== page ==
Hochrad students being parliamentarians in EYP’s session in Flensburg – working hard, with only insufficient sleep, but learning so much about the democratic decision-making process in the EU!
In December 2017 we, a mixed delegation of seven candidates from S2 profile courses Life on Earth and Global Village, were invited to the regional selection conference in Flensburg of the European Youth Parliament Germany (EYP), a programme where students of over 40 countries in Europe get together to discuss current politics in a parliamentary setting. Not only did we anticipate this invitation, we probably would have been frustrated if it hadn’t worked out for us, considering the amount of work and effort in time we invested into the 1,400 word application paper.
After long negotiations, due to two delegates not being able to participate and one of them eventually being replaced, we – now being a six member delegation – arrived at the Kurt-Tucholwsky-Schule in Flensburg, where the conference was going to take place. We were welcomed by an organising team, consisting of about twenty mostly German people. Although it was obvious, that they had the same mother tongue as we do, they refused to speak German with us throughout the whole trip.
After check-in and an informative lecture, basically telling us we were not allowed to leave the school building by any means, all participants, organisers, and chair-persons had to do team-building activities in the gym.
All delegates were introduced to their committee, for which we had to do some preparation work beforehand, and team-building continued until the end of the day in smaller groups: the committee, overseen by their chair-persons.
Everyone of our Hochrad-delegation was put in a different committee with an individual topic and leading question. The following day and a half all revolved around this one leading question and topic. In the committee groups, mostly being eight people and one or two chair persons, who guided the group, we had to come up with problems the EU is facing within that topic and resolutions on what the EU should do to abandon these problems and furthermore efficiently tackle the challenge of the topic. I, for example, was a delegate of the “Committee of Climate Change”, working on this question: “In the light of recent COP23 and the US withdrawal from the Paris Agreement, how can the EU ensure the efficient implementation of the Paris Agreement and show strong leadership in the global fight against climate change?“.
Committee-work was supposedly the hardest part of the whole session. It consisted of what felt like a never-ending day of hard work and brainpower. In order to come up with an appropriate resolution paper in only one day, we had to work morning until evening with practically no breaks. Taking into account that we had all slept on sleeping mats with a bunch of other people in a classroom the previous night, we were all wrecked by the end of the day and were happy when we were finally allowed to go bed by 11 pm.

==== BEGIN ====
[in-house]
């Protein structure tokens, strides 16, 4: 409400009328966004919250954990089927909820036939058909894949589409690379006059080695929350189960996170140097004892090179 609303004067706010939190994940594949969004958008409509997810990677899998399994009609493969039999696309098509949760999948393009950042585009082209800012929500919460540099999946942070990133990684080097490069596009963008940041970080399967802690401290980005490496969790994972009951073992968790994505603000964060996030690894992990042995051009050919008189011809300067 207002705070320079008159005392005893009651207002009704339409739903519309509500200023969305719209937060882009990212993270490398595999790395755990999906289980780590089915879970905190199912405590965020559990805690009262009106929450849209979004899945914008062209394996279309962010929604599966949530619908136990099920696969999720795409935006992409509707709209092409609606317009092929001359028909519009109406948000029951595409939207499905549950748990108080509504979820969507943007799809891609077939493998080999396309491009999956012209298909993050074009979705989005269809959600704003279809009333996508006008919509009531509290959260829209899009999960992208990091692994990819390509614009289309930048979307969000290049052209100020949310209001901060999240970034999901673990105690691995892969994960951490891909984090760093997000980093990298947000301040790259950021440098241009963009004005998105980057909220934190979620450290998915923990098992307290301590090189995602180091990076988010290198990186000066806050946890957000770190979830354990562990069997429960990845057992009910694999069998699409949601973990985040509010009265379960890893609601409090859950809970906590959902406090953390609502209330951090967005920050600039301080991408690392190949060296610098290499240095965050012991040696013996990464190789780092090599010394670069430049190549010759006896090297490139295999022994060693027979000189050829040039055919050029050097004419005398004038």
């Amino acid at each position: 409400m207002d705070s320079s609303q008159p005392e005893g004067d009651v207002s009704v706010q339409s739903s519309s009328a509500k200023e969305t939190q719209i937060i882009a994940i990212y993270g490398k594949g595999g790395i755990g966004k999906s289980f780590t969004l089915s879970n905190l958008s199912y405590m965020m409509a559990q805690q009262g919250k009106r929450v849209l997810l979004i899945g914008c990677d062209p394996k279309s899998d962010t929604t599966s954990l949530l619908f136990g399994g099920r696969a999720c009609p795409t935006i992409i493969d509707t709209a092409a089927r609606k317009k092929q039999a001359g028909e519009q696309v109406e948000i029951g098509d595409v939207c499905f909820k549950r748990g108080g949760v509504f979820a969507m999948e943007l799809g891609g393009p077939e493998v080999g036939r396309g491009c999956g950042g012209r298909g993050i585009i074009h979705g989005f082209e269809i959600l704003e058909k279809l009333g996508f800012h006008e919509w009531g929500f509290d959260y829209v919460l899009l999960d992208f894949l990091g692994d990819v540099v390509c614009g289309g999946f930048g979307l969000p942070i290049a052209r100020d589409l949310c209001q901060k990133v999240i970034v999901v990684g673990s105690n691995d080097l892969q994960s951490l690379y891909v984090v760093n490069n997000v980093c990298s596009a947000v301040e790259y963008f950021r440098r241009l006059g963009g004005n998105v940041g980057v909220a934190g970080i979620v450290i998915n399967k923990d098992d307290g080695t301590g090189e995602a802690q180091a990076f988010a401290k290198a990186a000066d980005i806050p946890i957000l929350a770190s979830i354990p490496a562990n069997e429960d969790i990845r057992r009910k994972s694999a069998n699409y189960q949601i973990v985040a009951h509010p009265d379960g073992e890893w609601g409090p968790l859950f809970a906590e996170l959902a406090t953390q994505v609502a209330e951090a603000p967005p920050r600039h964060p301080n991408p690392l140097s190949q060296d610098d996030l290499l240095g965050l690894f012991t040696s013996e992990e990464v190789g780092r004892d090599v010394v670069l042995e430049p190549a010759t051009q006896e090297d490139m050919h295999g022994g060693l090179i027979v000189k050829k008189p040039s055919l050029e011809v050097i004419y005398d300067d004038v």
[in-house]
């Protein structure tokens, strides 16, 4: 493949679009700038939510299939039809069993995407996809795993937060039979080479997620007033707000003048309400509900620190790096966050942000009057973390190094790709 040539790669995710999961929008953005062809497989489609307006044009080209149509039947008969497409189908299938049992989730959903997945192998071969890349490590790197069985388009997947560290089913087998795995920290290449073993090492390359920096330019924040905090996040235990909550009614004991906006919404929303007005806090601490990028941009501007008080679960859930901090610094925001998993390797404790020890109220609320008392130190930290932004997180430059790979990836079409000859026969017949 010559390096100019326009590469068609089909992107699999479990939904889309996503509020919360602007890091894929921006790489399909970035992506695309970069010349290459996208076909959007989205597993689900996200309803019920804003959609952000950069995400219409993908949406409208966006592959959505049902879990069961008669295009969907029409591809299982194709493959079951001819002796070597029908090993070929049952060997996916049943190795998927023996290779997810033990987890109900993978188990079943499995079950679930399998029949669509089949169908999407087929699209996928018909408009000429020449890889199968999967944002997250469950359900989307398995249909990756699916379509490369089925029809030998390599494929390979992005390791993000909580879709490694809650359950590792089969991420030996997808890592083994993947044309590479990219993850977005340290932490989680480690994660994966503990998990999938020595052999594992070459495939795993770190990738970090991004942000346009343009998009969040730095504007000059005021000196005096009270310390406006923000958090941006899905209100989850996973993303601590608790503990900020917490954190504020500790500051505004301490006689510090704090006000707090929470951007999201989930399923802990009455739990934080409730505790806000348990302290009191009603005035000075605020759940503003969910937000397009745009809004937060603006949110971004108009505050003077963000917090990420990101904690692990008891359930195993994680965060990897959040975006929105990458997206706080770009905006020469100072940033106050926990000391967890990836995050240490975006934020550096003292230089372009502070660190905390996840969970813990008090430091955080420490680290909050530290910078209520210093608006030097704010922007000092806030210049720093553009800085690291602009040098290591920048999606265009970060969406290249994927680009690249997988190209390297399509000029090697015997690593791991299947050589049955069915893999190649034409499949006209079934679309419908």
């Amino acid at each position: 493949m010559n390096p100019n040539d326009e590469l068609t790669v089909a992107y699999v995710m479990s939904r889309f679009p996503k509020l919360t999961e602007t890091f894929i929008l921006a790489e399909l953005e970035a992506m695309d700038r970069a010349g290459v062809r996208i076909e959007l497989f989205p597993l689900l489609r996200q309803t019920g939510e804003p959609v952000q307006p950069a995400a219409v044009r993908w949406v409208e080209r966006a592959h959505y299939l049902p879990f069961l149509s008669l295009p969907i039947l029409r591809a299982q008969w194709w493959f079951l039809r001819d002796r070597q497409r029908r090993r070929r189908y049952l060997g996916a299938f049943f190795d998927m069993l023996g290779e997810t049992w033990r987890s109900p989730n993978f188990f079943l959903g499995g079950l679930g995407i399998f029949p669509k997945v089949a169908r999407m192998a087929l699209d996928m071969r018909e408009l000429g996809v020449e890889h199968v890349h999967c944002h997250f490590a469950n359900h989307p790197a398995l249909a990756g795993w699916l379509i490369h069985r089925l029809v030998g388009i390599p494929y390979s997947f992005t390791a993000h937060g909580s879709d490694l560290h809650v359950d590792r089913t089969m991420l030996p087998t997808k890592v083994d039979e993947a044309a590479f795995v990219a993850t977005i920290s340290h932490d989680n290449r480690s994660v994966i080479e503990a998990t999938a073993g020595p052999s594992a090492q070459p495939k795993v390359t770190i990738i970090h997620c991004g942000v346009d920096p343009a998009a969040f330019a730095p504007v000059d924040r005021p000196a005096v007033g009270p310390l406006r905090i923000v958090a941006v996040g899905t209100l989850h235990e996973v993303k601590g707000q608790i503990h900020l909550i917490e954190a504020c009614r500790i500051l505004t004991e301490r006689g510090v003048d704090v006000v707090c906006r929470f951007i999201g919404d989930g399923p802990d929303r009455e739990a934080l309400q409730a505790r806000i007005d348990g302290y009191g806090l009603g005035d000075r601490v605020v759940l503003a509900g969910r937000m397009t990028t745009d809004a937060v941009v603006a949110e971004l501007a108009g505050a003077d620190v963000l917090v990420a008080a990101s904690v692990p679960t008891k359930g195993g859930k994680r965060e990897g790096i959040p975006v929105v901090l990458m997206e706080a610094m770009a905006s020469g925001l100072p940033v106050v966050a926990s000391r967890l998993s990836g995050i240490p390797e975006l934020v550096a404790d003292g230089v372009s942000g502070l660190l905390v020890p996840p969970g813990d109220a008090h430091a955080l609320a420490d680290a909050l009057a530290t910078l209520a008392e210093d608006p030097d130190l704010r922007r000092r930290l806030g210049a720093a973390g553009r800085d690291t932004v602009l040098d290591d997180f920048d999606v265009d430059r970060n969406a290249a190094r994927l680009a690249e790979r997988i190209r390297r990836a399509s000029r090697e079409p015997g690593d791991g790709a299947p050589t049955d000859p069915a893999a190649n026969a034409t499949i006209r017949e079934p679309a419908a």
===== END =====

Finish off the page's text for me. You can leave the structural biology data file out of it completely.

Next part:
But the hard work paid off: The next day everyone was given the final resolutions of all committees and accordingly had to prepare for the general assembly, which was going to start that afternoon. Each committee had to present their topic and resolution to all other delegates and the jury, concluded by a voting against or in favour of the resolution. Firstly, the resolution of the committee was read out by one of the committee’s delegates, followed by a defence speech of another delegate. This defence speech was then responded to by two attack speeches from two delegates of different committees, which the committee itself had to react to afterwards. The main part of the proposal consisted of the “open debate”, where delegates of all committees were allowed to pose questions about the resolution to the committee, to which the committee had to respond and conclude with a sum-up speech, followed by the voting that decided whether the proposal was getting through.
Each of us accordingly had to speak up in the general assembly (GA), which took place in the audimax of Flenburg’s university. Considering there were nine committees, who each had to follow the whole procedure described above, the GA stretched over Saturday and Sunday and we ended up having to leave to the station to go back to Hamburg still dressed up fancy for the GA.
During the session, although Committee work and especially the General assembly was fun and interesting, I was quite annoyed and exhausted by the tight schedule in combination with the rather uncomfortable sleeping situation and ensuing lack of sleep. Furthermore it was quite depressing having to stay inside 24/7, not being allowed to leave the building, considering it was warm and sunny outside.
Looking back, though, I’m happy that we took part in the session. Overall it was a lot of fun and interesting, and I think I can speak for the whole delegation that we are more than excited to be invited to the session in Cyprus next August.